Pasadena Standard 12 January 1889:

Died, at the residence of his brother-in-law, Henry Thompson, in this city, on January 8, 1889, Owen Brown, aged 64 years, 2 months and 4 days.

Owen Brown was born at Hudson, Ohio, November 4, 1824, and was the third son of John Brown’s first family, there being twenty children in all.

Owen was with his father all through the struggle between the free state men and border ruffians in Kansas in 1836 and following years, and took part in the first pitched battle at Black jack on the Missouri and Kansas border, and also at Ossawatomie where his younger brother, an unarmed lad, was deliberately shot down in the street. Jason was also in these battles.

Owen was with his father at Harpers Ferry, a participant in that memorable raid which struck the death knell of slavery, not only in the United States but throughout the civilized world. He was one of seven who escaped from there through mountain fastnesses and swamps and forests and sassafras leaves, and such things as they could possibly devour without making a fire to cook. For they were pursued by soldiers and citizens with dogs and guns, and a price was set on their heads. The Atlantic Monthly some 15 or 20 years ago published a narrative of their escape, which excels in thrilling pathos, and in plain matter-of-fact incidents of hardship, endurance, and apparently supernatural deliverances from discovery and capture, the most vivid conceptions of fiction. Two of them made reckless ventures to get food and were captured and hung. The remaining five escaped, Owen finally reaching his brother John’s home on an island in Lake Erie.

About five years ago Jason and Owen Brown took a homestead on a bench of mountain land five or six miles north of Pasadena, at the settlement now called Las Casitas. This they subsequently sold and took land higher up the mountain side, built a cabin, cleared and worked a few acres, and lied there-two feeble old men, alone. (Jason was with his father in the Kansas struggle, but was not at Harpers Ferry.) They were much visited by tourists and citizens, some from mere curiosity and others from a warm sympathy with the historic career of the family. They had made a good wagon trail up to their mountain hermitage, and were continuing it as a donkey path to the top of the mountain known as Brown’s Peak, but it is not completed yet. Owen had a desire to be buried on the top of Brown’s Peak; and if Jason ever succeeds in finishing the trail he will try to have his brother’s grave up there as he desired. But meanwhile he is buried on a lesser peak on their mountain homestead.1 Owen Brown was never married…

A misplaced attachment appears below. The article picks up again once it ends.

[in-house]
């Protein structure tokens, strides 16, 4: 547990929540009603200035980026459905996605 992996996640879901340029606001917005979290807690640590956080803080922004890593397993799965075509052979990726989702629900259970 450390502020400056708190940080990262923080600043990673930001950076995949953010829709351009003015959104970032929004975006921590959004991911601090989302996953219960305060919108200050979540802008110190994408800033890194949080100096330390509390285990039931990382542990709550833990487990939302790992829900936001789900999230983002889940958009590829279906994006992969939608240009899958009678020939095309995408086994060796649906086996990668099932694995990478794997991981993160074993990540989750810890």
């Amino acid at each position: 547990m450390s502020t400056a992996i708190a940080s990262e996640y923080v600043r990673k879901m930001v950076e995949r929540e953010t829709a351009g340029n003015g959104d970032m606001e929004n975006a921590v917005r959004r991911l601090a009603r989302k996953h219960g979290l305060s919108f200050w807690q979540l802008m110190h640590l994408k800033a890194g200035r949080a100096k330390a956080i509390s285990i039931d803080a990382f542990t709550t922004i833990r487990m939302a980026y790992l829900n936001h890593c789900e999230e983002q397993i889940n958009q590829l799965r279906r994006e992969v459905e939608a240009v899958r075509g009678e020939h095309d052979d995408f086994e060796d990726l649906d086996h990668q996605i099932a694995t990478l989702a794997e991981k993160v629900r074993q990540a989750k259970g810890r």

Have you seen this stolen grave marker?

Little Round Top before the fire.

Little Round Top after the fire.


In November 2005 the Honorable C. Edward Simpson of Pasadena, in the case of
Save the Altadena Trails, et al. v. Michael Cichy, found for plaintiffs,
thereby re-establishing the public’s right to travel over that portion of
the historic El Prieto Fire Road that runs across defendant’s property, and
to visit the Owen Brown Grave Site which is located within his land. Judge
Simpson stated from the bench “it is clear that there is a long-standing
historic interest on the part of the public in the road and in the grave
site and that there has been continuous public access to these locations
since the 19th century.”

While STAT (Save the Altadena Trails) was working with the court to restore access to this trail and historic site, Mr. Cichy was living on the fire road in a dilapidated van
and had been storing a myriad of construction materials and debris on the
property that was not zoned for either of those activities. Los Angeles
County cited him for zoning violations and demanded that he remove the
vehicle and materials from the property. The court ruling also mandated that
he could not drive a vehicle on the El Prieto Fire Road. Mr. Cichy complied
by removing his vehicle but unfortunately resorted to throwing much of the
debris over the hillside – apparently to create the appearance that the
debris had been removed.

After an absence of over 2 years, Mr. Cichy has been seen back at the
property and appears to be living in his pickup truck, parked on another
landowner’s driveway. He has been hauling truck loads of materials up to the
site – some of which has apparently been thrown over the hillside. He is
storing more materials on the site, in clear violation of zoning
regulations. He has also been observed smoking on the hillside and appears
to be throwing cigarette butts into the dry brush.

Members of STAT and residents of the Meadows community have contacted LA
County and the court in attempt to put a stop to this activity. This
situation has not been resolved, and we will keep you updated. The county is
requesting proof of his actions, such as video or photos of him throwing
debris of the hillside or smoking. If anyone is able to get this
documentation, please let us know.

Owen Brown's historic grave marker.

Owen Brown grave site now, with the marker mysteriously stolen.

Directions and map to gravesite: